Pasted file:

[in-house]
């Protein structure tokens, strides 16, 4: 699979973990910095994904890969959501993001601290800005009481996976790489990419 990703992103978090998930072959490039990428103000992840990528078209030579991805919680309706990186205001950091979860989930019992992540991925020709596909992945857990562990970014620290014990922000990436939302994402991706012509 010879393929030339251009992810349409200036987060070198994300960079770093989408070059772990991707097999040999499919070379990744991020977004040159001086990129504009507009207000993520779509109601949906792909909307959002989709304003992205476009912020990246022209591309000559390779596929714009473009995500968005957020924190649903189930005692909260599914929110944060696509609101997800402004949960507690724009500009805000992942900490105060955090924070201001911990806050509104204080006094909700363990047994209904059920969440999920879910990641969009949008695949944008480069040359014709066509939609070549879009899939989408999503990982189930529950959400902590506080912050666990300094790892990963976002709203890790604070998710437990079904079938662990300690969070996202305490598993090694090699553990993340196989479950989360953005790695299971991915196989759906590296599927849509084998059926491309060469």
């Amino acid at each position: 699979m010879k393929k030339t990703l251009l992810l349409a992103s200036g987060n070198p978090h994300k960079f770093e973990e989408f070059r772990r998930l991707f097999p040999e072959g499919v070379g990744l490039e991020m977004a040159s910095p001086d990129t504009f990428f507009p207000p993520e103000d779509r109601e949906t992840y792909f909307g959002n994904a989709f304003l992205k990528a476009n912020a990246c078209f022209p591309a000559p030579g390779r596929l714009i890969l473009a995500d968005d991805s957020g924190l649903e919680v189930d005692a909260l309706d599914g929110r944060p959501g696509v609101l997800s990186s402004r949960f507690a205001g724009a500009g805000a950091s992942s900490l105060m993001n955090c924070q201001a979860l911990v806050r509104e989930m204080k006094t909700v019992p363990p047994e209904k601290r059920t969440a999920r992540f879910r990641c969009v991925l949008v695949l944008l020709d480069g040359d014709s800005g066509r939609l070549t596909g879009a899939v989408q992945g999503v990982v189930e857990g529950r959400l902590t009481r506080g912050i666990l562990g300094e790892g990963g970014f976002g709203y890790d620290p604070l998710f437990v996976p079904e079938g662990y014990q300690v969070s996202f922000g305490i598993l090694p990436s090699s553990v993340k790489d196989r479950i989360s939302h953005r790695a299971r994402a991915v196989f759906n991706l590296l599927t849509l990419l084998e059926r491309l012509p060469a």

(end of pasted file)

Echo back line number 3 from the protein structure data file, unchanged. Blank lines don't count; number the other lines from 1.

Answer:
């Amino acid at each position: 699979m010879k393929k030339t990703l251009l992810l349409a992103s200036g987060n070198p978090h994300k960079f770093e973990e989408f070059r772990r998930l991707f097999p040999e072959g499919v070379g990744l490039e991020m977004a040159s910095p001086d990129t504009f990428f507009p207000p993520e103000d779509r109601e949906t992840y792909f909307g959002n994904a989709f304003l992205k990528a476009n912020a990246c078209f022209p591309a000559p030579g390779r596929l714009i890969l473009a995500d968005d991805s957020g924190l649903e919680v189930d005692a909260l309706d599914g929110r944060p959501g696509v609101l997800s990186s402004r949960f507690a205001g724009a500009g805000a950091s992942s900490l105060m993001n955090c924070q201001a979860l911990v806050r509104e989930m204080k006094t909700v019992p363990p047994e209904k601290r059920t969440a999920r992540f879910r990641c969009v991925l949008v695949l944008l020709d480069g040359d014709s800005g066509r939609l070549t596909g879009a899939v989408q992945g999503v990982v189930e857990g529950r959400l902590t009481r506080g912050i666990l562990g300094e790892g990963g970014f976002g709203y890790d620290p604070l998710f437990v996976p079904e079938g662990y014990q300690v969070s996202f922000g305490i598993l090694p990436s090699s553990v993340k790489d196989r479950i989360s939302h953005r790695a299971r994402a991915v196989f759906n991706l590296l599927t849509l990419l084998e059926r491309l012509p060469a």